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Hope you will not mind if I place myself in continuous time. The discounted stock price at $T$ is $e^{-rT}S_T$. As you know that it is a martingale, you have that $\mathbf{E}^{\mathbf{P}}[e^{-rT}S_T | \mathscr{F}_t] = e^{-rt} S_t$ when $t\leq T$ which you can rewrite as $\mathbf{E}^{\mathbf{P}}\left[\frac{e^{-rT}S_T}{e^{-rt} S_t} | \mathscr{F}_t\right] = 1$ ...


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As you have guessed correctly, these type of questions can be answered using Ito's Lemma.We have: \begin{equation} d(M_t)= d(Z_t e^{\int_0^tF(Z_u)du})=d(Z_t) e^{\int_0^tF(Z_u)du}+Z_t d(e^{\int_0^tF(Z_u)du})+d(Z_t)d(e^{\int_0^tF(Z_u)du}) \end{equation} For the first two terms on R.H.S, we have: \begin{equation} d(Z_t) e^{\int_0^tF(Z_u)du} = (f(W_t)dW_t + ...


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$F=0$ seems like a good choice.


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Based on Ito's isometry, \begin{align*} E_t (r^2_{t+1}) &= E_t \bigg(\int_t^{t+1} \sigma_s dW_s \int_t^{t+1} \sigma_s dW_s\bigg)\\ &= E_t \bigg(\int_t^{t+1} \sigma_{\tau}^2 \,d\tau\bigg) \\ &= E_t\bigg(\int_0^1 \sigma_{\tau+t}^2 \,d\tau\bigg) \\ &=\int_0^1 E_t\big(\sigma_{\tau+t}^2\big) \,d\tau. \end{align*} The identity \begin{align*} E_t ...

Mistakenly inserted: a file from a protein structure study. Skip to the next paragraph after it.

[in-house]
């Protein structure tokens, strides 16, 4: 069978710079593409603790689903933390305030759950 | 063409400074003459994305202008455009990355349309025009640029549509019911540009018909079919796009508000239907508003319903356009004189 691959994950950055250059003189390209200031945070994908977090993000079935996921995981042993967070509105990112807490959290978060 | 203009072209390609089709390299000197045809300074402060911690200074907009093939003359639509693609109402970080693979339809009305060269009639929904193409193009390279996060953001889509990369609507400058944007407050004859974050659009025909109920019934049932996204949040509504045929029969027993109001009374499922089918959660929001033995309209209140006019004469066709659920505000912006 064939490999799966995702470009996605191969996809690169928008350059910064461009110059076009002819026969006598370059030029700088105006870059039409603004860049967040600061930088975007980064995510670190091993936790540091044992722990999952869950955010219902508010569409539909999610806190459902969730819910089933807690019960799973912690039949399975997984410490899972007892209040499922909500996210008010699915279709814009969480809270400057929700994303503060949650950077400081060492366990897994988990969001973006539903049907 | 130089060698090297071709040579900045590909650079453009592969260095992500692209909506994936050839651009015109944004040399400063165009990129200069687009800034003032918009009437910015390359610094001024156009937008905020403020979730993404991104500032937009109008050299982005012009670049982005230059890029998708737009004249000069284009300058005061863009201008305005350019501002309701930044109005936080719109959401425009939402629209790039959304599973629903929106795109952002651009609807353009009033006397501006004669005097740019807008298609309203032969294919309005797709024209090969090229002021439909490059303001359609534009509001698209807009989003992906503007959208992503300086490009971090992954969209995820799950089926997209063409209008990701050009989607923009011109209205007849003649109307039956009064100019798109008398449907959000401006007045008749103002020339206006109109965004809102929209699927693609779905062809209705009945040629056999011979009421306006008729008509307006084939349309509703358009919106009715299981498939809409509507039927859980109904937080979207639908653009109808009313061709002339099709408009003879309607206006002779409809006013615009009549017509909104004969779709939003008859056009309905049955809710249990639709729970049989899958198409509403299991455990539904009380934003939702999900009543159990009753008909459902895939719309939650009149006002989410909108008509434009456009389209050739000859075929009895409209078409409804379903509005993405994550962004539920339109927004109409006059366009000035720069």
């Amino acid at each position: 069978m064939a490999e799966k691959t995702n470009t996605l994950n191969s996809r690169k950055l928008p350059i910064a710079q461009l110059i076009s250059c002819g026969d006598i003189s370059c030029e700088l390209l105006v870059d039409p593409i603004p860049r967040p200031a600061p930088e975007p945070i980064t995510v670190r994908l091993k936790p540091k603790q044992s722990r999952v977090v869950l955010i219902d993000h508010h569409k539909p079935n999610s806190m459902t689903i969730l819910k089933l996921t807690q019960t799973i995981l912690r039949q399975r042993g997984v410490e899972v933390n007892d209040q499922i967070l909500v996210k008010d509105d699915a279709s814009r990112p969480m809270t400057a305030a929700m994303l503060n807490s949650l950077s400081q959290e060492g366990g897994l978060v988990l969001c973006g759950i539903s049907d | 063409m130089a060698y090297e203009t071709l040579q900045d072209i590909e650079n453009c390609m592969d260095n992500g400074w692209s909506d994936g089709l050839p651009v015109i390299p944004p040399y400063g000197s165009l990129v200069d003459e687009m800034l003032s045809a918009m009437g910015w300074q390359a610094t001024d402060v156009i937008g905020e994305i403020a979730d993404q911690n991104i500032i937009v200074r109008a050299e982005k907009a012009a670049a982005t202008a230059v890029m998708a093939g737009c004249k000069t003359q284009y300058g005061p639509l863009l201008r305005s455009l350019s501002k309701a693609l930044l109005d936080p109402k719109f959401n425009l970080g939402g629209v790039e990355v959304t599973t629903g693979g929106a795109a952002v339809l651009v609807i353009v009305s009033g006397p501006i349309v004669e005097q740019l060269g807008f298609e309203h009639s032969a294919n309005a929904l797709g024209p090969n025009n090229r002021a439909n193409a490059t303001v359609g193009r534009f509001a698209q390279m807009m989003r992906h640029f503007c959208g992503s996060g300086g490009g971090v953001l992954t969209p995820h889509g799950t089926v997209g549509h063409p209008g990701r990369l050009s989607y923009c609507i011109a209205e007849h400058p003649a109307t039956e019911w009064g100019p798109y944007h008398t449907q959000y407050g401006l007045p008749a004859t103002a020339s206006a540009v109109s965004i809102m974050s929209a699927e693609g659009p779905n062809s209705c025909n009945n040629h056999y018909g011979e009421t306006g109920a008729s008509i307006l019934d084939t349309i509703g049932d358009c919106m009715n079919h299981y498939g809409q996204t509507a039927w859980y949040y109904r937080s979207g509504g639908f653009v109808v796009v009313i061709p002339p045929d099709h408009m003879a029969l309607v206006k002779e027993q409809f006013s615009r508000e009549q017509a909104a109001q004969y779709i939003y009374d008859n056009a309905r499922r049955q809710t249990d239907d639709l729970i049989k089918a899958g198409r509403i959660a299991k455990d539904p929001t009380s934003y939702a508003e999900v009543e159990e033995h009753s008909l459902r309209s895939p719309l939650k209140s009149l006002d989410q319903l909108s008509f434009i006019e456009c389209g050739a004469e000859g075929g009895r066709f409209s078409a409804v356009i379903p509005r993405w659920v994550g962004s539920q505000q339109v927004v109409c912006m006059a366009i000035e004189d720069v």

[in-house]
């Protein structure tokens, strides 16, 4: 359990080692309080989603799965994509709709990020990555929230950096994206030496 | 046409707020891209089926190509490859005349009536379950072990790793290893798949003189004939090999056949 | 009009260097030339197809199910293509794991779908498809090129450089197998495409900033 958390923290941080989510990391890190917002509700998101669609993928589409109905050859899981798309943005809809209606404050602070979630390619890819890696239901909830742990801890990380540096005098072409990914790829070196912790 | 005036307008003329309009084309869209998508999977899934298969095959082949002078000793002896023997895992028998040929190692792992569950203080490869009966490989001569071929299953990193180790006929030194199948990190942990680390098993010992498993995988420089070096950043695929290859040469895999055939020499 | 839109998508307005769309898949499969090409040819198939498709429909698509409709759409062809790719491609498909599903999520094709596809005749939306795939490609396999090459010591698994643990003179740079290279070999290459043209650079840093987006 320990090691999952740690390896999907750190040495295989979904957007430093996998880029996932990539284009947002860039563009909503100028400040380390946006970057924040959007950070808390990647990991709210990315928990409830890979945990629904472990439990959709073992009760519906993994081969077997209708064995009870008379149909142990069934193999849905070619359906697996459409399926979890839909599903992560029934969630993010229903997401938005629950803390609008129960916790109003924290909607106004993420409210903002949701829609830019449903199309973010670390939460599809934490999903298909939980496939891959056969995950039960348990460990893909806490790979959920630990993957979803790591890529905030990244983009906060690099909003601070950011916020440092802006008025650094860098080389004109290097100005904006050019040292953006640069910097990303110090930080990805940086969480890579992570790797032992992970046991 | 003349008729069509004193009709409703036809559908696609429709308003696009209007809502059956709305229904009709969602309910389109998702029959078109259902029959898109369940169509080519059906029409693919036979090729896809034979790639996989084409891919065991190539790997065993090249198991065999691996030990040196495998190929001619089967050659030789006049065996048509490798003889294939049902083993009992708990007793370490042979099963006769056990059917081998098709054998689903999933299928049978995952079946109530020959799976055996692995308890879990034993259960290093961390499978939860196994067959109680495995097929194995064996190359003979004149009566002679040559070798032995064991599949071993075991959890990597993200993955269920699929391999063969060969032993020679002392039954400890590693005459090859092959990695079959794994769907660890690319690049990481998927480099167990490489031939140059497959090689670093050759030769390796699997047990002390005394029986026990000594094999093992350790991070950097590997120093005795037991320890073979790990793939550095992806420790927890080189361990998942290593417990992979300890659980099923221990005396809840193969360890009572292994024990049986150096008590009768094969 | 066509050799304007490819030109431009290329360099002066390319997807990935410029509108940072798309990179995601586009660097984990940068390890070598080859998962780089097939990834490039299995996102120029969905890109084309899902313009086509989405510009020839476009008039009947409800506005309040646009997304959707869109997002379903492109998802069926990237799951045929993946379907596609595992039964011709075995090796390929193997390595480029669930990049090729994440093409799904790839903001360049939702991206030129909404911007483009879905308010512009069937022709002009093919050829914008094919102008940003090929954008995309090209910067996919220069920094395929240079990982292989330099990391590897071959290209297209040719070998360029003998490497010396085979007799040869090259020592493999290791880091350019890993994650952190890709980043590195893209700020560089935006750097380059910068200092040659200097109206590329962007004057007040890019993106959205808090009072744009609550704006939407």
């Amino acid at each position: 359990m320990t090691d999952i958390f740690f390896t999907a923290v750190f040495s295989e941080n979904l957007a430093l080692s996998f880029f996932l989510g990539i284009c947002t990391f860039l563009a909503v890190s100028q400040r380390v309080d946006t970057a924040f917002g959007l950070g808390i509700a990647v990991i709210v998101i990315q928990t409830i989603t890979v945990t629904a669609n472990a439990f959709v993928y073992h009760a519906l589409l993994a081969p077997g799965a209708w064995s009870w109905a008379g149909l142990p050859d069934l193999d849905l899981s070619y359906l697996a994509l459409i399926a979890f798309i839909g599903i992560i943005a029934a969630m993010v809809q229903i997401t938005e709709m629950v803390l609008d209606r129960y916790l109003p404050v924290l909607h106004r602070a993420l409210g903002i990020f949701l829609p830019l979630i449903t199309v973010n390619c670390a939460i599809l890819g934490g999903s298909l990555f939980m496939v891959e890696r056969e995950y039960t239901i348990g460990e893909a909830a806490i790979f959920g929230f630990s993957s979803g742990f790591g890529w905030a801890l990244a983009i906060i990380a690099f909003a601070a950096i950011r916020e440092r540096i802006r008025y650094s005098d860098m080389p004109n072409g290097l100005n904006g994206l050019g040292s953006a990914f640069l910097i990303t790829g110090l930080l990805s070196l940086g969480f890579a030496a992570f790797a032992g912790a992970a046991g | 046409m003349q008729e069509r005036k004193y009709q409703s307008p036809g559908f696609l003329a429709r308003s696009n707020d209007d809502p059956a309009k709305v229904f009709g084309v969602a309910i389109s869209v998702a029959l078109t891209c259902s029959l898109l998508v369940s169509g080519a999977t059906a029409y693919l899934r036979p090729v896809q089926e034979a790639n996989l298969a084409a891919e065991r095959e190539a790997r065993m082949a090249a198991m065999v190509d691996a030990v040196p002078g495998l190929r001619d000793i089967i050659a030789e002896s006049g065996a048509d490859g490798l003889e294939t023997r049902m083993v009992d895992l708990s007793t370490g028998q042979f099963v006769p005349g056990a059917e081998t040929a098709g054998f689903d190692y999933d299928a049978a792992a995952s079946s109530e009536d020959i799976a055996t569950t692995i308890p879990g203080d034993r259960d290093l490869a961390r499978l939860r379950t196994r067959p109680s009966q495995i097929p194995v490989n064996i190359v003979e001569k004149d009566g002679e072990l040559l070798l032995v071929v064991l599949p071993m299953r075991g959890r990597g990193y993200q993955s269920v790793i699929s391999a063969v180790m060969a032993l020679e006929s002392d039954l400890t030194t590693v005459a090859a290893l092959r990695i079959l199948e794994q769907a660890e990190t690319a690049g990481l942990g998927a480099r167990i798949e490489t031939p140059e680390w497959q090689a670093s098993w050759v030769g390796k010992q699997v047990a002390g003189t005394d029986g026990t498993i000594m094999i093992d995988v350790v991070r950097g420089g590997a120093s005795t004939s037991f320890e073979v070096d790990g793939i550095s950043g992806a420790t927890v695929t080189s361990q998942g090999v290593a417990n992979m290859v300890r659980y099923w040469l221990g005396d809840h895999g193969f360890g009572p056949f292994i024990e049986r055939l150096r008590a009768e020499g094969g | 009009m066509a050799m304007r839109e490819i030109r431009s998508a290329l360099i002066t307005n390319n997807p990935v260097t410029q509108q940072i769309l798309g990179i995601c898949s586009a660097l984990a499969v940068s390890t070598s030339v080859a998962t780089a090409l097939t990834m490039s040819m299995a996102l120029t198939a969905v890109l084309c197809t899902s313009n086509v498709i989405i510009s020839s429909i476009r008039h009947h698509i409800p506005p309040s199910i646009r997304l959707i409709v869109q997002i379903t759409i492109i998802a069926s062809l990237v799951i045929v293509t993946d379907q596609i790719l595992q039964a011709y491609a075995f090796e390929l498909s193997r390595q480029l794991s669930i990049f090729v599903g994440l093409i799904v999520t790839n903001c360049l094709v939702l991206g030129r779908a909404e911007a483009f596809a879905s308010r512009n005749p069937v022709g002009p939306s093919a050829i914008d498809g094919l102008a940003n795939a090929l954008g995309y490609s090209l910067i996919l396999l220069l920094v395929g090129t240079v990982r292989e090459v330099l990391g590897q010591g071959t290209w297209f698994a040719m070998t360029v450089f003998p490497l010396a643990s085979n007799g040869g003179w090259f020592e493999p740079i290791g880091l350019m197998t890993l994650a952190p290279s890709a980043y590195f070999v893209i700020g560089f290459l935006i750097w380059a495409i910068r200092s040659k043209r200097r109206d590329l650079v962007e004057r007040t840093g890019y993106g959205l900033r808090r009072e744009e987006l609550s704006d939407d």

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The average of the exponentials is not the exponential of the average. It is always higher due to convexity (Jensen inequality). So there is no contradiction between the average of $X_T$ being negative and the average of $S_T$ being $S_0$. So the question is: are your results really significantly different from what you would expect? Have you tried ...



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